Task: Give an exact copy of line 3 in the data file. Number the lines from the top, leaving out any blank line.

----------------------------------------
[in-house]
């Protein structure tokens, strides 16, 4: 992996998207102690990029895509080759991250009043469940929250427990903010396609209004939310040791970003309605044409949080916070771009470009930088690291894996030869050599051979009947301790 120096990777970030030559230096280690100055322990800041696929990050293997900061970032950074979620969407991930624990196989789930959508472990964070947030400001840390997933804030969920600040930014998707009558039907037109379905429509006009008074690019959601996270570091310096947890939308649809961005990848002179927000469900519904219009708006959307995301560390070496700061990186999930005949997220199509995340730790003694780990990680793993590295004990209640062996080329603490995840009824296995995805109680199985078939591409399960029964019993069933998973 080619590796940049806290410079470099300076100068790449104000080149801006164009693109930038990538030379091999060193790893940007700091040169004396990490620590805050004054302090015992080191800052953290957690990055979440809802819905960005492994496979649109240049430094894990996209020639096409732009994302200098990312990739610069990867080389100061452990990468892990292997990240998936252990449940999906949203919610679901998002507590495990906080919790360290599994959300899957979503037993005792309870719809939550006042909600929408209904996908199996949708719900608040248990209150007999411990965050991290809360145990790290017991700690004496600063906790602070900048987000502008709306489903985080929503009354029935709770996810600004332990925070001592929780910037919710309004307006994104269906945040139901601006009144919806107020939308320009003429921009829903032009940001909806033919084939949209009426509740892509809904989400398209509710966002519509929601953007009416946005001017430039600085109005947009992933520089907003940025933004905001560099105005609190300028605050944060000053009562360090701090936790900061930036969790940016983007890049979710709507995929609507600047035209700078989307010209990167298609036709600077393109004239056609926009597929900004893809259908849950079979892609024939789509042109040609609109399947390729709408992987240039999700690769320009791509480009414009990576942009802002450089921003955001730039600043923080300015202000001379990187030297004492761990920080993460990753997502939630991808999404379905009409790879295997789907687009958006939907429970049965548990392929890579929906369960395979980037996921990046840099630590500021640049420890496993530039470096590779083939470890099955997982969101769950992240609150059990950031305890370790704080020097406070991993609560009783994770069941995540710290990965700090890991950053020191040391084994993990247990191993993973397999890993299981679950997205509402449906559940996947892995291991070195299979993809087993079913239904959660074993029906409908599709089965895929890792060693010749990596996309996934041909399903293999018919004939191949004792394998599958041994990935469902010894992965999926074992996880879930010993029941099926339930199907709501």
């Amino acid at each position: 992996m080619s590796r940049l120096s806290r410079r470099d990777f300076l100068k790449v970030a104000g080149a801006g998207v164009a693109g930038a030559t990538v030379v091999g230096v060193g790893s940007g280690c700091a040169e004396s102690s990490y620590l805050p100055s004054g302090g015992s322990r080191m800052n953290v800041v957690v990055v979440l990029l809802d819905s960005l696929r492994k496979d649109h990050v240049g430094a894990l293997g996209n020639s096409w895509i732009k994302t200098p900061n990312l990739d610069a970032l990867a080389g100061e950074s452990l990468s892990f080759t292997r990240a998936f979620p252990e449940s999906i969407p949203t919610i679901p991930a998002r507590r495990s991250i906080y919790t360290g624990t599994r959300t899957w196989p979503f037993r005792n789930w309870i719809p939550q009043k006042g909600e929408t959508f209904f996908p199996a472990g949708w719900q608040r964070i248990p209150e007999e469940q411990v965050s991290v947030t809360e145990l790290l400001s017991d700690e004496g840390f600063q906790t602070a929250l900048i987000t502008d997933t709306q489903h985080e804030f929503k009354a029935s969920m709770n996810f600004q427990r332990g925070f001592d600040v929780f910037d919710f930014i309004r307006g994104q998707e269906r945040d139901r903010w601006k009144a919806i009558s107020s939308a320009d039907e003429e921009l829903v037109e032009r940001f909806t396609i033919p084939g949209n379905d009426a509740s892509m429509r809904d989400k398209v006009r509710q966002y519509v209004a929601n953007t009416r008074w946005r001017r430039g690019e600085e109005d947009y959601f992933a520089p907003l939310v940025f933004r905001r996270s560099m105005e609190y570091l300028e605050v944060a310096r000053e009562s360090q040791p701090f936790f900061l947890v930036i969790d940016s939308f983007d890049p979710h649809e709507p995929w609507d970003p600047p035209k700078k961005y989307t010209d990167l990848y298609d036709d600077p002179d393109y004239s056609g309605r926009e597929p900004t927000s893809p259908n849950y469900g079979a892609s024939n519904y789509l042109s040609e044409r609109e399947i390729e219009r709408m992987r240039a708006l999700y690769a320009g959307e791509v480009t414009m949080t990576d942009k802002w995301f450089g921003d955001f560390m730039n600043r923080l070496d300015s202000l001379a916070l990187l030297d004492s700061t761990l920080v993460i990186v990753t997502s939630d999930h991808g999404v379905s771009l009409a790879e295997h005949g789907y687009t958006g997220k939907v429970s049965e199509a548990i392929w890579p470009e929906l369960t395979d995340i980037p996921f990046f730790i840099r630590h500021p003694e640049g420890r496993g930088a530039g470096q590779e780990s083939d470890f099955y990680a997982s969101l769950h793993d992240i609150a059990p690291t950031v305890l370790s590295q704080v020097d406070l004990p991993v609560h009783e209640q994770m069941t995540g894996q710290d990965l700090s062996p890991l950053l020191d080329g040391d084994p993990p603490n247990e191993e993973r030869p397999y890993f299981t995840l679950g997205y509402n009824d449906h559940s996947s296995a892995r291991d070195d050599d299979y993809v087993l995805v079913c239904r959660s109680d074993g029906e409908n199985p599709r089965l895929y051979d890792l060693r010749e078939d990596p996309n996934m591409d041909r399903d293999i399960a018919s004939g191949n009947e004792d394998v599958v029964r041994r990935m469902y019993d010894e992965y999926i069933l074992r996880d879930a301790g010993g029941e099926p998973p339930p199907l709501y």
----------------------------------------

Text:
């Amino acid at each position: 992996m080619s590796r940049l120096s806290r410079r470099d990777f300076l100068k790449v970030a104000g080149a801006g998207v164009a693109g930038a030559t990538v030379v091999g230096v060193g790893s940007g280690c700091a040169e004396s102690s990490y620590l805050p100055s004054g302090g015992s322990r080191m800052n953290v800041v957690v990055v979440l990029l809802d819905s960005l696929r492994k496979d649109h990050v240049g430094a894990l293997g996209n020639s096409w895509i732009k994302t200098p900061n990312l990739d610069a970032l990867a080389g100061e950074s452990l990468s892990f080759t292997r990240a998936f979620p252990e449940s999906i969407p949203t919610i679901p991930a998002r507590r495990s991250i906080y919790t360290g624990t599994r959300t899957w196989p979503f037993r005792n789930w309870i719809p939550q009043k006042g909600e929408t959508f209904f996908p199996a472990g949708w719900q608040r964070i248990p209150e007999e469940q411990v965050s991290v947030t809360e145990l790290l400001s017991d700690e004496g840390f600063q906790t602070a929250l900048i987000t502008d997933t709306q489903h985080e804030f929503k009354a029935s969920m709770n996810f600004q427990r332990g925070f001592d600040v929780f910037d919710f930014i309004r307006g994104q998707e269906r945040d139901r903010w601006k009144a919806i009558s107020s939308a320009d039907e003429e921009l829903v037109e032009r940001f909806t396609i033919p084939g949209n379905d009426a509740s892509m429509r809904d989400k398209v006009r509710q966002y519509v209004a929601n953007t009416r008074w946005r001017r430039g690019e600085e109005d947009y959601f992933a520089p907003l939310v940025f933004r905001r996270s560099m105005e609190y570091l300028e605050v944060a310096r000053e009562s360090q040791p701090f936790f900061l947890v930036i969790d940016s939308f983007d890049p979710h649809e709507p995929w609507d970003p600047p035209k700078k961005y989307t010209d990167l990848y298609d036709d600077p002179d393109y004239s056609g309605r926009e597929p900004t927000s893809p259908n849950y469900g079979a892609s024939n519904y789509l042109s040609e044409r609109e399947i390729e219009r709408m992987r240039a708006l999700y690769a320009g959307e791509v480009t414009m949080t990576d942009k802002w995301f450089g921003d955001f560390m730039n600043r923080l070496d300015s202000l001379a916070l990187l030297d004492s700061t761990l920080v993460i990186v990753t997502s939630d999930h991808g999404v379905s771009l009409a790879e295997h005949g789907y687009t958006g997220k939907v429970s049965e199509a548990i392929w890579p470009e929906l369960t395979d995340i980037p996921f990046f730790i840099r630590h500021p003694e640049g420890r496993g930088a530039g470096q590779e780990s083939d470890f099955y990680a997982s969101l769950h793993d992240i609150a059990p690291t950031v305890l370790s590295q704080v020097d406070l004990p991993v609560h009783e209640q994770m069941t995540g894996q710290d990965l700090s062996p890991l950053l020191d080329g040391d084994p993990p603490n247990e191993e993973r030869p397999y890993f299981t995840l679950g997205y509402n009824d449906h559940s996947s296995a892995r291991d070195d050599d299979y993809v087993l995805v079913c239904r959660s109680d074993g029906e409908n199985p599709r089965l895929y051979d890792l060693r010749e078939d990596p996309n996934m591409d041909r399903d293999i399960a018919s004939g191949n009947e004792d394998v599958v029964r041994r990935m469902y019993d010894e992965y999926i069933l074992r996880d879930a301790g010993g029941e099926p998973p339930p199907l709501y």